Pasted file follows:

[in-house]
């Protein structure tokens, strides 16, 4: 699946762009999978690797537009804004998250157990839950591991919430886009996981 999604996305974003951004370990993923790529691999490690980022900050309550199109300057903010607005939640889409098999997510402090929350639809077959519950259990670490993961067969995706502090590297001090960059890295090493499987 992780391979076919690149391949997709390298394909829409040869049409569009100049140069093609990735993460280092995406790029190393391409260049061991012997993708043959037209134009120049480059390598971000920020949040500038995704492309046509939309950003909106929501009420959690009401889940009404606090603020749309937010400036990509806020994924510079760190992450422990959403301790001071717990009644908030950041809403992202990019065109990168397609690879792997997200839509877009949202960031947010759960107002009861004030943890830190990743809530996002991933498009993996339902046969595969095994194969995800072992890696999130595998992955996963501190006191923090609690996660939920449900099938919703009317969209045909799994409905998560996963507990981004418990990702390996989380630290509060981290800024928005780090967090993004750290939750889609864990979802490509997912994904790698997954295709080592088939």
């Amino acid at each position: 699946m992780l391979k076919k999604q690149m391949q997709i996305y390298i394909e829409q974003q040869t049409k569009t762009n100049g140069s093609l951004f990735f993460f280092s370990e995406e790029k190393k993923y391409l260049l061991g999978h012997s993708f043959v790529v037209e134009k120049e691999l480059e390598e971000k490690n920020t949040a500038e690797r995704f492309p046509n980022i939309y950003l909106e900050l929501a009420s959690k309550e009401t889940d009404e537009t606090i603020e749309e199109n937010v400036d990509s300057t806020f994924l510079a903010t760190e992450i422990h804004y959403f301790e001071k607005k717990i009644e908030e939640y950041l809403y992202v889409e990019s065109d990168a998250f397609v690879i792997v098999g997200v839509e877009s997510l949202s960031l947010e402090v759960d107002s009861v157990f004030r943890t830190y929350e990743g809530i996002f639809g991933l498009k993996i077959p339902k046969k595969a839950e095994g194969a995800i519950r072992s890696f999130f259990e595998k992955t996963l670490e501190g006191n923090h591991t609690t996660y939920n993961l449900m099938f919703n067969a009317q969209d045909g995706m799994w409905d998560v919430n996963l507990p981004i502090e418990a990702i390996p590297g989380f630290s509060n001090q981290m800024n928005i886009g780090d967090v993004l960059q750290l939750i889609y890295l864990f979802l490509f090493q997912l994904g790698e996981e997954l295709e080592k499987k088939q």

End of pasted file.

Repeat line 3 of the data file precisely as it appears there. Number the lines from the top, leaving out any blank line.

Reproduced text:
């Amino acid at each position: 699946m992780l391979k076919k999604q690149m391949q997709i996305y390298i394909e829409q974003q040869t049409k569009t762009n100049g140069s093609l951004f990735f993460f280092s370990e995406e790029k190393k993923y391409l260049l061991g999978h012997s993708f043959v790529v037209e134009k120049e691999l480059e390598e971000k490690n920020t949040a500038e690797r995704f492309p046509n980022i939309y950003l909106e900050l929501a009420s959690k309550e009401t889940d009404e537009t606090i603020e749309e199109n937010v400036d990509s300057t806020f994924l510079a903010t760190e992450i422990h804004y959403f301790e001071k607005k717990i009644e908030e939640y950041l809403y992202v889409e990019s065109d990168a998250f397609v690879i792997v098999g997200v839509e877009s997510l949202s960031l947010e402090v759960d107002s009861v157990f004030r943890t830190y929350e990743g809530i996002f639809g991933l498009k993996i077959p339902k046969k595969a839950e095994g194969a995800i519950r072992s890696f999130f259990e595998k992955t996963l670490e501190g006191n923090h591991t609690t996660y939920n993961l449900m099938f919703n067969a009317q969209d045909g995706m799994w409905d998560v919430n996963l507990p981004i502090e418990a990702i390996p590297g989380f630290s509060n001090q981290m800024n928005i886009g780090d967090v993004l960059q750290l939750i889609y890295l864990f979802l490509f090493q997912l994904g790698e996981e997954l295709e080592k499987k088939q």